The blockchain offers us a new model for digital art ownership. With the blockchain, digital artwork can be registered as a ‘token’ on a secure, immutable public ledger. By turning an artwork into a token, artists can preserve scarcity and the chain of provenance for each work. As the data remains inscribed on the blockchain regardless of copying or piracy, these tokens become tamper-proof certificates of ownership. In addition, decentralized exchanges on the blockchain improves liquidity by enabling the transfer and trade of these digital certificates.
Enter Crypto Collectibles
Cryptocollectibles are a new class of provably scarce digital assets sometimes referred to as Non-Fungible Tokens (NFTs.) NFTs are unique cryptographic tokens which are not interchangeable. This is in contrast to currencies such as Bitcoin and ERC20 tokens which are identical and fungible in nature. They offer collectors a way to attain true ownership of a digital asset and is paving the way for a new era of digital ownership.
NFTs are provably scarce based on data inscribed onto it on the public ledger. This information can include its serial number from a limited edition, unique attributes, provenance metadata, and so on. Even as the collectible gets passed through multiple hands, its data remains immutable and intact. Each transaction is publicly viewable on the blockchain, creating an audit trail of the asset’s history.
CryptoKitties were among the first cryptocollectibles. CryptoKitties is a blockchain based video game that allows players to purchase, collect, breed and sell various types of virtual cats. A CryptoKitties’ ownership is tracked via a smart contract on the Ethereum blockchain. The game’s popularity in December 2017 congested the Ethereum network, causing it to reach an all-time high in transactions and slow down significantly.
The ERC721 technical standard that emerged from the CryptoKitties team became the ERC20 of collectibles. The ERC-721 standard for creation of NFTs serves as a set of rules that make an asset (either digital or tangible) become tokenized as a non-fungible token. Each token carries unique data and an identifier to track of its provenance and ownership.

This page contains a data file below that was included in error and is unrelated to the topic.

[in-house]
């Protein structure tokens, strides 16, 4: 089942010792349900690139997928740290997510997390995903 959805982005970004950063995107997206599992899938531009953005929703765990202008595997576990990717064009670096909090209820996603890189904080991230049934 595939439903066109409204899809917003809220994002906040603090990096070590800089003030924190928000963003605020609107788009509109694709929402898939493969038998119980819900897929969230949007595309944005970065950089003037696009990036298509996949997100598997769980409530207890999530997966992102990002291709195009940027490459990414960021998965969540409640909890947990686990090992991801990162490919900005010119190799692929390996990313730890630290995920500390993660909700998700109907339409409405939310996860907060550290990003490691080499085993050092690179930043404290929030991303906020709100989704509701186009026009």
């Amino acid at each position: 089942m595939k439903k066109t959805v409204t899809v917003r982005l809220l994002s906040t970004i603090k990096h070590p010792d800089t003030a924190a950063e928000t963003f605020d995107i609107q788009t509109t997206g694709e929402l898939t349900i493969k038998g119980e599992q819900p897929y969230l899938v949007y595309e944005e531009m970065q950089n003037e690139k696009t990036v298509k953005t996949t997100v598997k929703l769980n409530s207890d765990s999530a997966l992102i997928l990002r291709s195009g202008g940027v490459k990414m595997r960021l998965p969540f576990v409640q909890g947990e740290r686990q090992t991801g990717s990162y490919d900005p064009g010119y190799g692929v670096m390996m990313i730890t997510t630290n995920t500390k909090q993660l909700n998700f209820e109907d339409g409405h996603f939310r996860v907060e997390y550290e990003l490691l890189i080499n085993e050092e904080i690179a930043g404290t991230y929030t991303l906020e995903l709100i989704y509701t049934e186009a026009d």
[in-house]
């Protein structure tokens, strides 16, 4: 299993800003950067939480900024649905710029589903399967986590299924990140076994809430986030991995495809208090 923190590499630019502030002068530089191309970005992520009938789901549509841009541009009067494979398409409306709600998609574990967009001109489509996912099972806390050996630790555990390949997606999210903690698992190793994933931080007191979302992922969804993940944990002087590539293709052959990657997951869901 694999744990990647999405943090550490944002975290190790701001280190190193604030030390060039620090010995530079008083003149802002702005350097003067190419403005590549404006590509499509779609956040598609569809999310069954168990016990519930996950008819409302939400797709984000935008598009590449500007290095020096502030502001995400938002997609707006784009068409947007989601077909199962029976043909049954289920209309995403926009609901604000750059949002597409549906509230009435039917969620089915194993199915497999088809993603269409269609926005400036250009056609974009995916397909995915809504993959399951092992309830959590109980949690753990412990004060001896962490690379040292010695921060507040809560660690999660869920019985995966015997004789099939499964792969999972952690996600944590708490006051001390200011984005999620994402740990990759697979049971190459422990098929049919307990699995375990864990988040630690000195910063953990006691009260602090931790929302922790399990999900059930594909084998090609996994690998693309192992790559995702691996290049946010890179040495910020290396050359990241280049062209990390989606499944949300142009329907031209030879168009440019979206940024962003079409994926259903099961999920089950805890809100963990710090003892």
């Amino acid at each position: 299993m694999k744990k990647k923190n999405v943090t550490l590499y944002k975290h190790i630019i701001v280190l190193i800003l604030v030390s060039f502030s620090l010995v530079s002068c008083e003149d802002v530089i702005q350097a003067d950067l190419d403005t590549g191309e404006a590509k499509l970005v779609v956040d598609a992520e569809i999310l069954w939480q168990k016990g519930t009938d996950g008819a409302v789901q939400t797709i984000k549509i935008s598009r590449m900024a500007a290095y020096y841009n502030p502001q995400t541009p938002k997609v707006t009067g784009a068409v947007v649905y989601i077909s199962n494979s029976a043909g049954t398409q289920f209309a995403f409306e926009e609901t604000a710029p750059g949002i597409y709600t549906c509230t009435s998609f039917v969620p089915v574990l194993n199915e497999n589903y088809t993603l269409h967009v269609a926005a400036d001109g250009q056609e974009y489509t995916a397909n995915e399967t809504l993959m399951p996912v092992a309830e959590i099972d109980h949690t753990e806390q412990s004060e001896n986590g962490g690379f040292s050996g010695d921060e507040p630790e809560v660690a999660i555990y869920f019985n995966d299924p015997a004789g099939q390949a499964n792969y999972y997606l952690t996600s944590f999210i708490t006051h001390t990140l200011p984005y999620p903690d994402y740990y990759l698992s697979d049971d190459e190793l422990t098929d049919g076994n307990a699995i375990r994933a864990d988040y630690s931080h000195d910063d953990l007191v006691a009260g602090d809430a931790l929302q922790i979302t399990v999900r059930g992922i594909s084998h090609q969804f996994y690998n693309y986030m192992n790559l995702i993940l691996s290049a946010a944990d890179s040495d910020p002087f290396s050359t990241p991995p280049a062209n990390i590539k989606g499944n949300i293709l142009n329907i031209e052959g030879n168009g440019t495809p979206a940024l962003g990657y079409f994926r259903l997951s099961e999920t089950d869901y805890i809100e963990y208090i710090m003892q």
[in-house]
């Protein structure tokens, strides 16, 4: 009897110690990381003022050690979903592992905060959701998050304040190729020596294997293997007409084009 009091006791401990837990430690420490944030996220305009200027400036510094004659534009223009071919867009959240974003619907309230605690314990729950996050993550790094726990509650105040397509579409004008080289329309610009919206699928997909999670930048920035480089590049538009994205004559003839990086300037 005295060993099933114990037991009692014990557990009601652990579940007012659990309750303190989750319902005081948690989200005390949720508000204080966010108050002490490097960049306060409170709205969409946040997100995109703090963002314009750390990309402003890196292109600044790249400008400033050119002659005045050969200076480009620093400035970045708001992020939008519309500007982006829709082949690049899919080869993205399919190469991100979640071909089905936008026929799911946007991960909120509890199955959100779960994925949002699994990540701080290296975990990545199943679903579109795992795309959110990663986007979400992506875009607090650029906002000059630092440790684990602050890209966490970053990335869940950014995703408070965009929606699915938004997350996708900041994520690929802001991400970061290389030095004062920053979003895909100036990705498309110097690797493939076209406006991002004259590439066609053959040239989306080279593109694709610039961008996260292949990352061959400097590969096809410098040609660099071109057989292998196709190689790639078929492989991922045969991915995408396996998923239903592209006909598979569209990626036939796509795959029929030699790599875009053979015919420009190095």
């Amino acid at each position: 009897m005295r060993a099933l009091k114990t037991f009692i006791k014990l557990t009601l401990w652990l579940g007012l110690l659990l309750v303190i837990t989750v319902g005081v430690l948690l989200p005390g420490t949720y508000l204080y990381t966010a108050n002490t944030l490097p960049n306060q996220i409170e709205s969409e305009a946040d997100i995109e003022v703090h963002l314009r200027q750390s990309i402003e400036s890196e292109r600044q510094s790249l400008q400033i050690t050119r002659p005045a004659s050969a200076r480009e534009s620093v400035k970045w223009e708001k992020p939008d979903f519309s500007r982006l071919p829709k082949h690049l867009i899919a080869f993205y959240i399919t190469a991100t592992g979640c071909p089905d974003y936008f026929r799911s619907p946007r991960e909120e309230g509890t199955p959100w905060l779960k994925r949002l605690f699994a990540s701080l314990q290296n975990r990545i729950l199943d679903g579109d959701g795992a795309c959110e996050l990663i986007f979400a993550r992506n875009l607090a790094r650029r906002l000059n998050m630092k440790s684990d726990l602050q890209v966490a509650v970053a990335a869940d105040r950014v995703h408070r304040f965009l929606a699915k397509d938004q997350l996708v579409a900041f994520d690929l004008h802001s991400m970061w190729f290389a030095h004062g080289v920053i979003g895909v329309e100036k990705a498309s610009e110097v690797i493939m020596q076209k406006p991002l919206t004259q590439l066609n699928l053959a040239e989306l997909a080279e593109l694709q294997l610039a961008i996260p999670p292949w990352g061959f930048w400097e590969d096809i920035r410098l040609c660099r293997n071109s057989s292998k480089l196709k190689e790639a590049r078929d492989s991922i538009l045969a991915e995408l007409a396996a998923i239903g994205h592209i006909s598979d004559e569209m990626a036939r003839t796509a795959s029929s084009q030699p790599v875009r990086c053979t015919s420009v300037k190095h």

Today, there are many more types of digital collectibles building on ERC721 and other standards like it, ranging from virtual pets to in-game items.
- An Axie from Axie Infinity, a blockchain digital pets game where you can battle other players’ axies.
- Virtual land from Decentraland, a virtual reality platform. Users can buy and sell virtual Decentraland land on open marketplaces, and then build custom virtual reality experiences on their land.
- An Autoglyph, the first on-chain generative art on the Ethereum blockchain. The steps to produce the artwork is stored entirely on the blockchain. A completely self-contained mechanism for the creation and ownership of an artwork.
- In-game items from Neon District, an upcoming cyberpunk role-playing game. Players control parties of characters and battle to progress through a sci-fi storyline and earn in-game NFT (non-fungible token) items.
You can see more NFTs available for sale on OpenSea here.
Public Transparency and Provenance
Digital art is not the only medium decentralization is beginning to change. Some players are looking at ways blockchain can enhance the trade in physical art and collectibles.
To determine the authenticity of an artworks you need to find an accurate chain of ownership since for it. As a public ledger, the Ethereum blockchain allows you to have unforgeable attestations that proves authenticity, proof of ownership, and a public history of past transactions. This auditable log provides transparency and trust around NFTs.
Artory provides a decentralized registry that offers artwork provenance information to inspire buyers with confidence. Similarly, Codex Protocol and Verisart issues certificates of authenticity for art and collectibles, recorded on the blockchain.
Some projects crosses between the physical and digital worlds. For example, the provenance and authenticity of each CryptoKaiju can be proven. Each kaiju toy contains a tamper resistant, NFC enabled certificate of authenticity that is linked to their ERC721-compliant smart contract.
Fairer Artist Monetization
Cryptocollectibles can be a new way to trustlessly fund creators.